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From conflue...@apache.org
Subject [CONF] Apache Tuscany: SDO CTS (page edited)
Date Tue, 05 Feb 2008 09:22:00 GMT
SDO CTS (TUSCANY) edited by kelvin goodson
      Page: http://cwiki.apache.org/confluence/display/TUSCANY/SDO+CTS
   Changes: http://cwiki.apache.org/confluence/pages/diffpagesbyversion.action?pageId=46768&originalVersion=13&revisedVersion=14


{include: SDO Java Subproject Menu}{column}{column:width=85%}

{panel:title=Apache Tuscany SDO Community Test Suite |borderStyle=solid|borderColor=#C3CDA1|titleBGColor=#C3CDA1|bgColor=#ECF4D1}
* [What is SDO Community Test Suite (SDO CTS)|#Definition]
* [How to get involved? |#How to get involved?]
* [Obtaining and using the CTS|#Obtaining and using the CTS]
* [Running the CTS against Tuscany in Eclipse|#Run it]


h3. {anchor:Core Definition} {bgcolor:#C3CDA1}What is SDO Community Test Suite (SDO CTS) {bgcolor}

The SDO CTS provides a set of test that exercise SDO 2.1 implementations. The tests validate
an SDO implementation behaves as expected, according to the community's understanding of the
SDO specification.

The SDO CTS enables developers to choose or switch SDO implementations without the concern
of having to re-code a significant proportion of their application due to differences between
implementations. This community test suite is initially focused on areas seen as important
to developers of SDO applications.

Over time this will grow to include a larger proportion of the SDO specification according
to the community's desire. The SDO CTS does not claim to be a validation or compliance suite,
nor does it endorse any specific implementation.

If the SDO specification appears ambiguous or unclear then the community may decide what to
do; it could decide to test the area with an agreed expected behavior, or decide not to test
this area. Ambiguities will be fed back to the specification group for clarification.

h3. {anchor:How to get involved?} {bgcolor:#C3CDA1}How to get involved?{bgcolor}
SDO users feedback and involvement would be greatly appreciated. Tell us what is important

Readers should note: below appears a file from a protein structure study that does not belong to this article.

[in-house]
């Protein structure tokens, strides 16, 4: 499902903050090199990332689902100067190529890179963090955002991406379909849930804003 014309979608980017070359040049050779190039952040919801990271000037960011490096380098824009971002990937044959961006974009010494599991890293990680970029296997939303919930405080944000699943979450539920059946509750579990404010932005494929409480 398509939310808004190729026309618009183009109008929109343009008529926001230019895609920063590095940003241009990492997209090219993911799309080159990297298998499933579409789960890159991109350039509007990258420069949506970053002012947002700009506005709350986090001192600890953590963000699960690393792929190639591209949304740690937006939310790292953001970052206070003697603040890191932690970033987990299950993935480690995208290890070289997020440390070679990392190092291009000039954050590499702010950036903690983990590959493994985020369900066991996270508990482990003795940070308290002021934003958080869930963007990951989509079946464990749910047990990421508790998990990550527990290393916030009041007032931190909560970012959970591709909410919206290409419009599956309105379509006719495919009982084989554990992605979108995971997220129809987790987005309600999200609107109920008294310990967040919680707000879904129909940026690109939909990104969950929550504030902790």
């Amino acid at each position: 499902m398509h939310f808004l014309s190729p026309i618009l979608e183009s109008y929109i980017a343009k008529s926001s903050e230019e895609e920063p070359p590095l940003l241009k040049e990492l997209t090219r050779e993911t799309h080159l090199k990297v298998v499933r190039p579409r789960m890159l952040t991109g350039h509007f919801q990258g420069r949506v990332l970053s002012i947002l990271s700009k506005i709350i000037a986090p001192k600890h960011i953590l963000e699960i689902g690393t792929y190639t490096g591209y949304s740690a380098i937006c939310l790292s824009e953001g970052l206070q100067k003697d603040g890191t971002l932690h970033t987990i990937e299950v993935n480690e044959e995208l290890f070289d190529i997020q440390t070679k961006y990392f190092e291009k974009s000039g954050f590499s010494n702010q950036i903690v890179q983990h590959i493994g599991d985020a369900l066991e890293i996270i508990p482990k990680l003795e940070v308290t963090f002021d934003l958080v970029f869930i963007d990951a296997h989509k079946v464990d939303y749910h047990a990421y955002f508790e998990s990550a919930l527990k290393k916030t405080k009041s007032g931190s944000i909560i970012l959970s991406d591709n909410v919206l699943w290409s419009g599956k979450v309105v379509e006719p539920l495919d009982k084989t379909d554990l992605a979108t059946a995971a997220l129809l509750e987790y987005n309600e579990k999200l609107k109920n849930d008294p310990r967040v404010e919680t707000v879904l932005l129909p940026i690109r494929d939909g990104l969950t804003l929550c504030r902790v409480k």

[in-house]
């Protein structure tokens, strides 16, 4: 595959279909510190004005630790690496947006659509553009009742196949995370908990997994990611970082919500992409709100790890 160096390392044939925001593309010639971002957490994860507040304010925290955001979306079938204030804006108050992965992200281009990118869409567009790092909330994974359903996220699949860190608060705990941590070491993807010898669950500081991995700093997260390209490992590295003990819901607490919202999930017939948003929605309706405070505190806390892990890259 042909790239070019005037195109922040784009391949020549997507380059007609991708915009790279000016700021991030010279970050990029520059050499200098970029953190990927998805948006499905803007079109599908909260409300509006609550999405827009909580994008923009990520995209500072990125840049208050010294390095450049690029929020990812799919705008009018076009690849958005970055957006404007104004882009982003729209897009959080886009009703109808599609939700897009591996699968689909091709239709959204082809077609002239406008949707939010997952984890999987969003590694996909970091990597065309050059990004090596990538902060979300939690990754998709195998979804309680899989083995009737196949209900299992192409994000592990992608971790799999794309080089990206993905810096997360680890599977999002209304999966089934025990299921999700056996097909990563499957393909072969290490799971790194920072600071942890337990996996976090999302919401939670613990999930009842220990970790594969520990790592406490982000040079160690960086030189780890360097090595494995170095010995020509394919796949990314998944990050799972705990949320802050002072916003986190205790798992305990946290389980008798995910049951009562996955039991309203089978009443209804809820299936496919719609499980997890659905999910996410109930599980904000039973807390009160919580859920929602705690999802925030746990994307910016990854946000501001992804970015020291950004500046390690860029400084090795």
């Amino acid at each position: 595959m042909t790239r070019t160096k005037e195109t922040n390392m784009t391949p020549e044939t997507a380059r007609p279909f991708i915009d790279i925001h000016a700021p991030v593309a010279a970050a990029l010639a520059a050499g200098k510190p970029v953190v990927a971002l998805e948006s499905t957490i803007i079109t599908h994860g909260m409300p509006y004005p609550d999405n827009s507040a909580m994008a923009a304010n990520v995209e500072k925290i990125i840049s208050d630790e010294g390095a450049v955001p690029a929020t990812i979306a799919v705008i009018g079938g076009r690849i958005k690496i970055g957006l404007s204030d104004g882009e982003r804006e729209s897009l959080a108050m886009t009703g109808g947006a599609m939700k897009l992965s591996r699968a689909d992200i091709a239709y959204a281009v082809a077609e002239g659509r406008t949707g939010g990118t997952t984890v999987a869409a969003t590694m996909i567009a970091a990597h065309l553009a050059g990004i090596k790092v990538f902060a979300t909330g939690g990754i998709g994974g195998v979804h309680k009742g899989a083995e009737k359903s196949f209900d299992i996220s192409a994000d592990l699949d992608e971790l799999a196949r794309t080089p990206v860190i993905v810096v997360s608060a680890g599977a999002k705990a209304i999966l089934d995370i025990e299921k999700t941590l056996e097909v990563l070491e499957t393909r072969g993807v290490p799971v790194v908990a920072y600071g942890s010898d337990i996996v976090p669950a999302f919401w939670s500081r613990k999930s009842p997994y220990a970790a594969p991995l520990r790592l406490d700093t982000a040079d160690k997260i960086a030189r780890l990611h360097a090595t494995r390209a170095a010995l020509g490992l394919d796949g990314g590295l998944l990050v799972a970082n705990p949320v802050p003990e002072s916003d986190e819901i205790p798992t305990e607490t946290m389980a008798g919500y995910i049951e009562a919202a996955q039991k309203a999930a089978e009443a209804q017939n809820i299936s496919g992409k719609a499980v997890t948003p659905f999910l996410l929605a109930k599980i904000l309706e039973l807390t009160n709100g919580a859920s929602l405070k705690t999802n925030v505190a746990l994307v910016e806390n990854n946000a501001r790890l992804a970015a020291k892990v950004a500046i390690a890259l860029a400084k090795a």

to you, and if you can provide test cases.

Start by sending an email to the Tuscany Users' <tuscany-user@ws.apache.org> mailing
list, if possible add a \[SDO CTS\] at the start of the subject line to make it easier to

If you already have suitable test cases that you'd like to contribute, then go ahead and open
an _improvement_ in [our tracking system|http://issues.apache.org/jira/browse/Tuscany].

h3. {anchor:Obtaining and using the CTS} {bgcolor:#C3CDA1}Obtaining and using the CTS{bgcolor}

Currently the SDO CTS is only available in source form from the subversion repository. You
will need the following:
* A [subversion|http://subversion.tigris.org/] client
* A [Maven 2|http://maven.apache.org] build environment.

The code can be downloaded from [the subversion repository|http://svn.apache.org/repos/asf/incubator/tuscany/java/cts/]
using :
svn co http://svn.apache.org/repos/asf/incubator/tuscany/java/cts/

The SDO CTS project currently contains two sub-projects:
* cts/sdo2.1 contains the actual test cases
* cts/sdo2.1-tuscany executes the test cases against the current Tuscany Implementation

To build the CTS and run it against the Tuscany implementation all you need to do is:
me@mine:~$ cd cts
me@mine:~/cts$  mvn
Note that some users report that 0 tests are executed when performing these instructions.
 This is reported in Jira [TUSCANY-1249|https://issues.apache.org/jira/browse/TUSCANY-1249].
If you see these symptoms and have any insights please report them in the Jira.  An alternative
means of running the tests is to run them from within the Eclipse platform as described below.

If you would like to execute the SDO CTS against a different implementation then you will
need to provide a helper class.

h4. {anchor:Run it} {bgcolor:#C3CDA1}Running the CTS against Tuscany in Eclipse{bgcolor}